THIS shocking picture shows one of two pregnant deer shot dead by illegal poachers on a hunting estate in Poyntzpass.
The animals’ bodies were found by gamekeepers at Drumbanagher Estate on Saturday.
The deer are believed to have suffered agonising deaths after the poachers used illegal calibre bullets - or so-called ‘fox calibre’ rifles - which are not a humane method of killing deer.
It is likely if the poachers had not have been disturbed, the deer carcases would have ended up on the black market.
Conor Douglas, a stalker at Drumbanagher Estate, said that it appeared one of the red deer hind had dragged herself for some distance after being shot, only to die later from blood loss.
“The animal was probably alive and suffering for several hours after being shot by the poachers. It appears that (this doe) was shot close to a road near to where she was found,” explained Conor.
The gamekeeper revealed that the grim discovery had been “upsetting” for the Drumbanagher Estate team which had enjoyed having the small deer herd living in the grounds. “The deer have been a welcome feature which, up until now, had escaped the attention of poachers,” he added.
He stressed that gamekeepers patrolled the grounds, including where the deer were found, on a daily basis, but despite their presence no suspicious activity had been detected.
“Clearly these poachers are operating under the cover of darkness and probably in the very early hours of the morning,” he added.
Venison produce on the black market can command prices of £100 or more per carcase making the illegal practice lucrative for poachers - even outside the traditional hunting season.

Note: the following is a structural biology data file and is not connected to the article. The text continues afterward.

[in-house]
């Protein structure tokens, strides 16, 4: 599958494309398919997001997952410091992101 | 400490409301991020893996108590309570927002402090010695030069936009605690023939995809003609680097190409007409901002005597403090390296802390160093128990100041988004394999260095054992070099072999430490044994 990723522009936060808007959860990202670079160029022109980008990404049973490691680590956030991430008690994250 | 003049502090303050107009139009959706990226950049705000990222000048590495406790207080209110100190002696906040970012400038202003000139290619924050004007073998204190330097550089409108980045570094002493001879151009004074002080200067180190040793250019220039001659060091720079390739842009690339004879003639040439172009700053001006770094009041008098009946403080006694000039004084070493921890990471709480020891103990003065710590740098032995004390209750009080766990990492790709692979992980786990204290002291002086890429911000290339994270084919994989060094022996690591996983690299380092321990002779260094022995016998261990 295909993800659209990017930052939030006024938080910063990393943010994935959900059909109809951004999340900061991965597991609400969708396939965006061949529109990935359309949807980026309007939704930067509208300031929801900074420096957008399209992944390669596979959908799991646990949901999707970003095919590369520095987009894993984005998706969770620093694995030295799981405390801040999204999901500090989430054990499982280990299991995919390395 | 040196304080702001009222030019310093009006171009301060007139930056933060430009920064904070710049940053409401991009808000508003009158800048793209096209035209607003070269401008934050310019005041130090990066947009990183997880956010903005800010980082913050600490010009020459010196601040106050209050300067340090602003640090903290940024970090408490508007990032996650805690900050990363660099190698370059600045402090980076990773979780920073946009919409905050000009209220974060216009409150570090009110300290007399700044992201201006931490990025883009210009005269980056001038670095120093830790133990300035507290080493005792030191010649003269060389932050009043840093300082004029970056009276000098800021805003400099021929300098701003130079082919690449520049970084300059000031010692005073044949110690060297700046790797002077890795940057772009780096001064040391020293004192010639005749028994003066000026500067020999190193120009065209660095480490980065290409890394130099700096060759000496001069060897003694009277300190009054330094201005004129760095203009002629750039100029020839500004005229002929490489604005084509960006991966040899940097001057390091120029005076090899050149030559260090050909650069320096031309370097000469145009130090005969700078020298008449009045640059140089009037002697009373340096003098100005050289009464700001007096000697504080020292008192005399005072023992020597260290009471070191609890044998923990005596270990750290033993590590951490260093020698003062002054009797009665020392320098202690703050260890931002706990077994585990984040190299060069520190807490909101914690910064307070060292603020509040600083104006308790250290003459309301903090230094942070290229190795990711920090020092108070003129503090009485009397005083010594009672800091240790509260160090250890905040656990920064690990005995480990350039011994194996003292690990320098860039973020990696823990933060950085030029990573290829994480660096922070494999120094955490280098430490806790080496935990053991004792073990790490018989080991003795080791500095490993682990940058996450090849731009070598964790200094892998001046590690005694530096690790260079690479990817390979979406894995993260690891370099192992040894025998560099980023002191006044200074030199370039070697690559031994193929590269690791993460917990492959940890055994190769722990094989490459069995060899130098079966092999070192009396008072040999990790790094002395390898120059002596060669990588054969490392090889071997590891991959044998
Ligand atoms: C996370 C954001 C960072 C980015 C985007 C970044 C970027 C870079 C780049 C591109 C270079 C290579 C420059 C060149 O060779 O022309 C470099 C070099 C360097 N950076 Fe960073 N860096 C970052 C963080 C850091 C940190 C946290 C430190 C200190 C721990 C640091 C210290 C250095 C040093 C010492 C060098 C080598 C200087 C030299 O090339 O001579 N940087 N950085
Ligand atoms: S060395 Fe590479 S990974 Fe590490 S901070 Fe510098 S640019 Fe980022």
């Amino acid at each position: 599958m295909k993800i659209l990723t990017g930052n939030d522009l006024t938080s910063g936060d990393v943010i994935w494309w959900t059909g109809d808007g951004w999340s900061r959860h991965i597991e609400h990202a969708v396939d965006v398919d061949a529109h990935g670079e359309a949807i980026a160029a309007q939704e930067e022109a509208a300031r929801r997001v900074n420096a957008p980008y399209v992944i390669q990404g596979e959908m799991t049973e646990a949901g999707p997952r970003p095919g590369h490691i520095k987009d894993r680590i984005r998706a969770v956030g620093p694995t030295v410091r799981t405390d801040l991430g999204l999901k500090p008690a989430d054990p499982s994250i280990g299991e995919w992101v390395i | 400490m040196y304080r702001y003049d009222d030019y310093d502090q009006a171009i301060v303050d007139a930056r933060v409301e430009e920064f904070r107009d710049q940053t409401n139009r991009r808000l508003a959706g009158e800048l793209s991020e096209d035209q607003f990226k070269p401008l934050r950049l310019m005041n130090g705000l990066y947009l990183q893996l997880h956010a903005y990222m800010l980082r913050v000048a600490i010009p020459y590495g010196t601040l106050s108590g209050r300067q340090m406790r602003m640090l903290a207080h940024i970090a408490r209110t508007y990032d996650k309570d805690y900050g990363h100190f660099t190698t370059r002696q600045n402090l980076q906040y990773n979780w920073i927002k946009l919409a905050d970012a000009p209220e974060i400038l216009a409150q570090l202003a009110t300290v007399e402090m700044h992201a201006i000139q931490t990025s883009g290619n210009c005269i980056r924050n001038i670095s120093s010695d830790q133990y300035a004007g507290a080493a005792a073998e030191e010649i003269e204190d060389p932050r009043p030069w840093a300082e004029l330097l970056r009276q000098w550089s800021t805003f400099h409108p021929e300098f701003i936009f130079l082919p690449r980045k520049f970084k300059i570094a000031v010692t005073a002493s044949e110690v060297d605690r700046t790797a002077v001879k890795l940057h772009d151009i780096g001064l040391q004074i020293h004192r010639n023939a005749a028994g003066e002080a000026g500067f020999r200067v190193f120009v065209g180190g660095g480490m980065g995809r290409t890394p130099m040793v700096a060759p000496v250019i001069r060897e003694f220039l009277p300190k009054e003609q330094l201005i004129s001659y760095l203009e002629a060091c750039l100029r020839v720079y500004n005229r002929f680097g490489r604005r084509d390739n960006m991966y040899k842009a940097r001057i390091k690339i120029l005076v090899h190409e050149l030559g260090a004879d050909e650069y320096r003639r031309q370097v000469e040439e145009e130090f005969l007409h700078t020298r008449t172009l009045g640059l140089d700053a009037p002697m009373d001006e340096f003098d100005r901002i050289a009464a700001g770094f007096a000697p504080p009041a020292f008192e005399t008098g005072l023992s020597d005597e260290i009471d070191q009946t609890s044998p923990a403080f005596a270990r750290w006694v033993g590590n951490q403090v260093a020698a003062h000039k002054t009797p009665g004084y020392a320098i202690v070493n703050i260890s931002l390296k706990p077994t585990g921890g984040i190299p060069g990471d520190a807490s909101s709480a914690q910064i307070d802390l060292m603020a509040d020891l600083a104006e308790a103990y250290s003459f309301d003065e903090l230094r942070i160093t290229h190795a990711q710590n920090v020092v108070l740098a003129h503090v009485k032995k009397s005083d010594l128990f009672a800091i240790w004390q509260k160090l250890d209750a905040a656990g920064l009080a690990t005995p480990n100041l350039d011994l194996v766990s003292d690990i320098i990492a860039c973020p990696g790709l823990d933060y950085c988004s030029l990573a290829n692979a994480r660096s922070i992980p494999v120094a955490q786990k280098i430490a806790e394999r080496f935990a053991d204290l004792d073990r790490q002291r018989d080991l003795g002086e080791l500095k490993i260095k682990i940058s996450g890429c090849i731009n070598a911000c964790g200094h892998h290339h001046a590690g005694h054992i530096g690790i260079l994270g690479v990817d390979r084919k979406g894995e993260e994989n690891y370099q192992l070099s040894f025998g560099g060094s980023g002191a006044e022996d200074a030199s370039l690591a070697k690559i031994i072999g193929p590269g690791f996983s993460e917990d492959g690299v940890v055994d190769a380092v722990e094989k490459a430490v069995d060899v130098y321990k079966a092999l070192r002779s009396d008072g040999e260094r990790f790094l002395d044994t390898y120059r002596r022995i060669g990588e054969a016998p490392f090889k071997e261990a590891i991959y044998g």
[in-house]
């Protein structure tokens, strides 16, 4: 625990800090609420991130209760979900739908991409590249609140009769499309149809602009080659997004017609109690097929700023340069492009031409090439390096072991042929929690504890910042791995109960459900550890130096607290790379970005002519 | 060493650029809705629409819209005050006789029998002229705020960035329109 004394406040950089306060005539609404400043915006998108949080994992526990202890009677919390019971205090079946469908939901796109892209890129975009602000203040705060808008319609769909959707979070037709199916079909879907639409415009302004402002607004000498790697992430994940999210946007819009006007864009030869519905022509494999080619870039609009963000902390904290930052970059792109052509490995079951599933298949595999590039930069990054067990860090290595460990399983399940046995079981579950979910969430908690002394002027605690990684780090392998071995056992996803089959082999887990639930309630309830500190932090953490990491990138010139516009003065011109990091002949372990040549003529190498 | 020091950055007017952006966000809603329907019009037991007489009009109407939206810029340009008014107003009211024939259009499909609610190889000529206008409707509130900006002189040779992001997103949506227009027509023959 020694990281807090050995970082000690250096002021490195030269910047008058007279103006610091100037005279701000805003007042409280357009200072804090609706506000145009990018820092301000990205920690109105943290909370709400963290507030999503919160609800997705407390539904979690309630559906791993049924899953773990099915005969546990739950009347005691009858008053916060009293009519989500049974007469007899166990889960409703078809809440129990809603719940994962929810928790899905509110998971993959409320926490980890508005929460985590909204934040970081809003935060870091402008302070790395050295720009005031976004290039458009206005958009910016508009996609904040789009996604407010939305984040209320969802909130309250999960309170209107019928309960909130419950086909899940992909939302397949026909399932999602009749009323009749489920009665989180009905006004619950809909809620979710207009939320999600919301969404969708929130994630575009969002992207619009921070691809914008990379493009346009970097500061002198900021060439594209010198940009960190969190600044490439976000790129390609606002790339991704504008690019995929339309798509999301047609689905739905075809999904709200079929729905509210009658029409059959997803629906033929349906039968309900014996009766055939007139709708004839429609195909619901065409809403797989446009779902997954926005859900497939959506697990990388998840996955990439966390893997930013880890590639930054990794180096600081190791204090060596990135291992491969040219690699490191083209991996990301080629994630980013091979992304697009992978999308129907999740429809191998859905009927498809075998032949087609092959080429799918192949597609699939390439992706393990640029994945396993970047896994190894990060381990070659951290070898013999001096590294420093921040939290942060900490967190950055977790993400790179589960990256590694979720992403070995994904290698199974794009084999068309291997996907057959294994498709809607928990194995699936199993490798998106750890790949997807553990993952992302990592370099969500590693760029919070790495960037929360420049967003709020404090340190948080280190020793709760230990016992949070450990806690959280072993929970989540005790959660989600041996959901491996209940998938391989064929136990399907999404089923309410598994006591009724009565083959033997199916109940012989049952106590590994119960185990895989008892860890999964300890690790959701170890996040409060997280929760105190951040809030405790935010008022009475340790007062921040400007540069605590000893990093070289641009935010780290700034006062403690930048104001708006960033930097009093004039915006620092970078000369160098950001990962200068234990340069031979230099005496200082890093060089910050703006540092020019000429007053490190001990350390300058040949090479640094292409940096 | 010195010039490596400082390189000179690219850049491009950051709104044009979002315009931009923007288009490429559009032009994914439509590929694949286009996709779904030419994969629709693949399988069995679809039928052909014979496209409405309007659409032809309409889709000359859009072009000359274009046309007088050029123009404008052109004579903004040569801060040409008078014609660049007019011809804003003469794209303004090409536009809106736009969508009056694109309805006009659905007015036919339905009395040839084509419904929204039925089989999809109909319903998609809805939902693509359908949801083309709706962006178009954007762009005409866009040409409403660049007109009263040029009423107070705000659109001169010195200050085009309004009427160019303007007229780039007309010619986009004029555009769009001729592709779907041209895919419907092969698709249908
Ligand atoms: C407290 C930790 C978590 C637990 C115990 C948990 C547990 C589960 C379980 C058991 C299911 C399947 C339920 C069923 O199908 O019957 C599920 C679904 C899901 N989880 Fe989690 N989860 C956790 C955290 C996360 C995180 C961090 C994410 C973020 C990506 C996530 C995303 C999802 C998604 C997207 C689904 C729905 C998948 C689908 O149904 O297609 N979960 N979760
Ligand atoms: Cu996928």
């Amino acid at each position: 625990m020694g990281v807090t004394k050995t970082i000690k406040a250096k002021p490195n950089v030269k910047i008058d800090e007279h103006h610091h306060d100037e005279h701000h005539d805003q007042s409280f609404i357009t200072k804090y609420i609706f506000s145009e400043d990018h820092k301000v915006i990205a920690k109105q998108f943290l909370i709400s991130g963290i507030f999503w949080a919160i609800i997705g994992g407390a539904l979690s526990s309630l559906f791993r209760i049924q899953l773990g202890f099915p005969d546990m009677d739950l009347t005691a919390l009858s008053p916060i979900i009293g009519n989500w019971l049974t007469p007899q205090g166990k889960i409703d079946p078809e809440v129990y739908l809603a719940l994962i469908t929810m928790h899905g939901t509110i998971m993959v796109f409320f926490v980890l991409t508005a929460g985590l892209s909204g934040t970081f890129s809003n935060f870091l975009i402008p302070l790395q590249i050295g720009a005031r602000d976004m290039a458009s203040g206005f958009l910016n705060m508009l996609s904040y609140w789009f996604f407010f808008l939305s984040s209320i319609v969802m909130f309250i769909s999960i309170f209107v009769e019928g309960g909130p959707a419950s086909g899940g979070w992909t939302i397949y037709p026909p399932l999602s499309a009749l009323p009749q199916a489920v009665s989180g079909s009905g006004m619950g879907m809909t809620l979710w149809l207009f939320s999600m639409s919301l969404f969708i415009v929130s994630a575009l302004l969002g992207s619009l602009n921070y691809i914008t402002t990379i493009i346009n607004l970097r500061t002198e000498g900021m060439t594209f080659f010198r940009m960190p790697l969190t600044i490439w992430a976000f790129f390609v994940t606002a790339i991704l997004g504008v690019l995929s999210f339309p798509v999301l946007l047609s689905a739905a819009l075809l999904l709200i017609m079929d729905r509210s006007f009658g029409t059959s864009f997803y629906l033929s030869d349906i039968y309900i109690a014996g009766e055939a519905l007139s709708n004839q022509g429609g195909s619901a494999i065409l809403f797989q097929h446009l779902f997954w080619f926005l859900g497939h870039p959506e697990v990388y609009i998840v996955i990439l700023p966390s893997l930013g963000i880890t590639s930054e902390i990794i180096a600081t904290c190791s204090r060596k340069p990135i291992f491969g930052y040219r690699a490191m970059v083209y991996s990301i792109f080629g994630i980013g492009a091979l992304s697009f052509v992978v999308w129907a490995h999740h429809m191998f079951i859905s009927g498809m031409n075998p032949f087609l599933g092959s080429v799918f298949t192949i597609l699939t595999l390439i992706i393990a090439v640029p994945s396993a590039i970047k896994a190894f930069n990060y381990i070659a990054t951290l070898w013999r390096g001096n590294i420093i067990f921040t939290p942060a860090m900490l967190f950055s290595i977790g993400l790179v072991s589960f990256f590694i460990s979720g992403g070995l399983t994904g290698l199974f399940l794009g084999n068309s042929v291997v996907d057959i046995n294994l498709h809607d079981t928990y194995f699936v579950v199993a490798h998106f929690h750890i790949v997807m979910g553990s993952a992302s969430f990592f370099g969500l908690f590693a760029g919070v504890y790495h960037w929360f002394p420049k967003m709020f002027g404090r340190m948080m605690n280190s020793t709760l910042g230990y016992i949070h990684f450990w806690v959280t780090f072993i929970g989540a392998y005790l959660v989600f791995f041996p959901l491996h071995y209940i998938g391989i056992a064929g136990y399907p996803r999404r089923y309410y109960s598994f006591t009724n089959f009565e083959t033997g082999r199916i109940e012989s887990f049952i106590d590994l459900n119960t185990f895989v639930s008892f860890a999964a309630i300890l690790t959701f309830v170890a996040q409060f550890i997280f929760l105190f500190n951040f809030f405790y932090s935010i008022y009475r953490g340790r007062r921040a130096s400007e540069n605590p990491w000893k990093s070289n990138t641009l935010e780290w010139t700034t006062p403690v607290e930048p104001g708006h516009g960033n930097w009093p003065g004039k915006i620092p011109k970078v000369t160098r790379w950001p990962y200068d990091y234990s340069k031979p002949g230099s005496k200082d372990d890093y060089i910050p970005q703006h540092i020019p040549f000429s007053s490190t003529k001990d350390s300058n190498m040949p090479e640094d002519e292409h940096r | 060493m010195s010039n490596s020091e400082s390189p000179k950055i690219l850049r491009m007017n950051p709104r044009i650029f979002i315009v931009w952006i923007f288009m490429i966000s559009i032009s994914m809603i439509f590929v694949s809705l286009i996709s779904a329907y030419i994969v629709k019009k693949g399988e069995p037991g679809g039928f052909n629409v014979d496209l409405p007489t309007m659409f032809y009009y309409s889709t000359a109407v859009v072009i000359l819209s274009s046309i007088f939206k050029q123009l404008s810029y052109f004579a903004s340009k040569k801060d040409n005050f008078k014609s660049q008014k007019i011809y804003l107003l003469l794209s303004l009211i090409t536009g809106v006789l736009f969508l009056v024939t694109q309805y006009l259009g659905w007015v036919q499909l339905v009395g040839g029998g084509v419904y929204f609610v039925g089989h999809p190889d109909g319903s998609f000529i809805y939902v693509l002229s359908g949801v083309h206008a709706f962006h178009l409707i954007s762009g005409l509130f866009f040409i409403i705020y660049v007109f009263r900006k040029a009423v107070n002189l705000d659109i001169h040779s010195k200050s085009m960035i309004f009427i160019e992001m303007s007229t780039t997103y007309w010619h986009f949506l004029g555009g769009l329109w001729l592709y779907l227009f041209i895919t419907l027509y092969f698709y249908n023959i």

Dave McCullough, secretary of the Northern Ireland Deer Society said he thinks illegal poaching is on the increase in the Province, partly down to the fact that deer were being introduced to more and more new areas, as well as the price of deer meat.
“It’s a growing activity,” he said of illegal poaching. “Deer are now being deliberately released into very isolated areas and that is increasing the number of deer. “Even though there are regulations in place on how venison is sold, the price on the black market make it attractive to poachers to sell it privately.”
However, Dave warned the practice could pose a health risk, as deer can carry diseases that could be transmitted to humans via the food chain. “Deer can carry TB (tuberlocious) for example. Legally, deer carcases must be fully inspected before they can be consumed,” he revealed, before adding that he was aware of one carcase being condemned in Scotland due to infection.
“Not only is there a food risk but potentially there is a chance that someone could end up wounded, or fatally shot, by illegal poachers,” he said. “The deer population must be managed but it must be managed in a humane manner. The minimum legal calibre for shooting deer is .243. Anything smaller, then you will cause undue suffering to the animal.”
Police are now investigating the weekend incident and a PSNI spokeswoman said, “Deer are protected by law within the Wildlife (Northern Ireland) Order 1985. It is an offence to enter land without the consent of the owner, or occupier, or other lawful authority, with the intention of killing or taking deer.
“Information about deer poaching can be passed to a local police station by contacting 0845 600 8000.”